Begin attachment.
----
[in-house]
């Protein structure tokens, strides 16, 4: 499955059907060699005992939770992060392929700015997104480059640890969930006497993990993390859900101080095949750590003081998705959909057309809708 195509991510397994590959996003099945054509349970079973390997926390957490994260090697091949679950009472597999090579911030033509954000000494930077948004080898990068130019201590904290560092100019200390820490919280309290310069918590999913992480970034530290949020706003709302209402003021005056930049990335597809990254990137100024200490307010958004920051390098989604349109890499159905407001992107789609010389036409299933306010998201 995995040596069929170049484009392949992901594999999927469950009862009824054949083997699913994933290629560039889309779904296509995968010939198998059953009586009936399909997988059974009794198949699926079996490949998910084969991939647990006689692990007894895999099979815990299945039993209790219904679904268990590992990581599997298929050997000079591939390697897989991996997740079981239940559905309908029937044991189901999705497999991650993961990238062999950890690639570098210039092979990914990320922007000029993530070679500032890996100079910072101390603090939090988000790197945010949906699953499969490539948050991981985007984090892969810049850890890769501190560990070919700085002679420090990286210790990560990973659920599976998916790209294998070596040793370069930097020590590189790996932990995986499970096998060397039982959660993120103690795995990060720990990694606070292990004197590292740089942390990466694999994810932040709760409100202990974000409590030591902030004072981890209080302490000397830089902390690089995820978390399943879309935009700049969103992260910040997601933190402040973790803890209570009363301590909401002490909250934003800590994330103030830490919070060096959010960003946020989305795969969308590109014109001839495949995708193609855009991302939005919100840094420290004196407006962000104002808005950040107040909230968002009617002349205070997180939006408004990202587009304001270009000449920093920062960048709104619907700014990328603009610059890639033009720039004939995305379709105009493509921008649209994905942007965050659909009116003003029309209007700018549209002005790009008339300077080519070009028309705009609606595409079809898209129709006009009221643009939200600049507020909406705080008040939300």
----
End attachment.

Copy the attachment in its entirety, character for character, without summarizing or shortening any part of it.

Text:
[in-house]
């Protein structure tokens, strides 16, 4: 499955059907060699005992939770992060392929700015997104480059640890969930006497993990993390859900101080095949750590003081998705959909057309809708 195509991510397994590959996003099945054509349970079973390997926390957490994260090697091949679950009472597999090579911030033509954000000494930077948004080898990068130019201590904290560092100019200390820490919280309290310069918590999913992480970034530290949020706003709302209402003021005056930049990335597809990254990137100024200490307010958004920051390098989604349109890499159905407001992107789609010389036409299933306010998201 995995040596069929170049484009392949992901594999999927469950009862009824054949083997699913994933290629560039889309779904296509995968010939198998059953009586009936399909997988059974009794198949699926079996490949998910084969991939647990006689692990007894895999099979815990299945039993209790219904679904268990590992990581599997298929050997000079591939390697897989991996997740079981239940559905309908029937044991189901999705497999991650993961990238062999950890690639570098210039092979990914990320922007000029993530070679500032890996100079910072101390603090939090988000790197945010949906699953499969490539948050991981985007984090892969810049850890890769501190560990070919700085002679420090990286210790990560990973659920599976998916790209294998070596040793370069930097020590590189790996932990995986499970096998060397039982959660993120103690795995990060720990990694606070292990004197590292740089942390990466694999994810932040709760409100202990974000409590030591902030004072981890209080302490000397830089902390690089995820978390399943879309935009700049969103992260910040997601933190402040973790803890209570009363301590909401002490909250934003800590994330103030830490919070060096959010960003946020989305795969969308590109014109001839495949995708193609855009991302939005919100840094420290004196407006962000104002808005950040107040909230968002009617002349205070997180939006408004990202587009304001270009000449920093920062960048709104619907700014990328603009610059890639033009720039004939995305379709105009493509921008649209994905942007965050659909009116003003029309209007700018549209002005790009008339300077080519070009028309705009609606595409079809898209129709006009009221643009939200600049507020909406705080008040939300």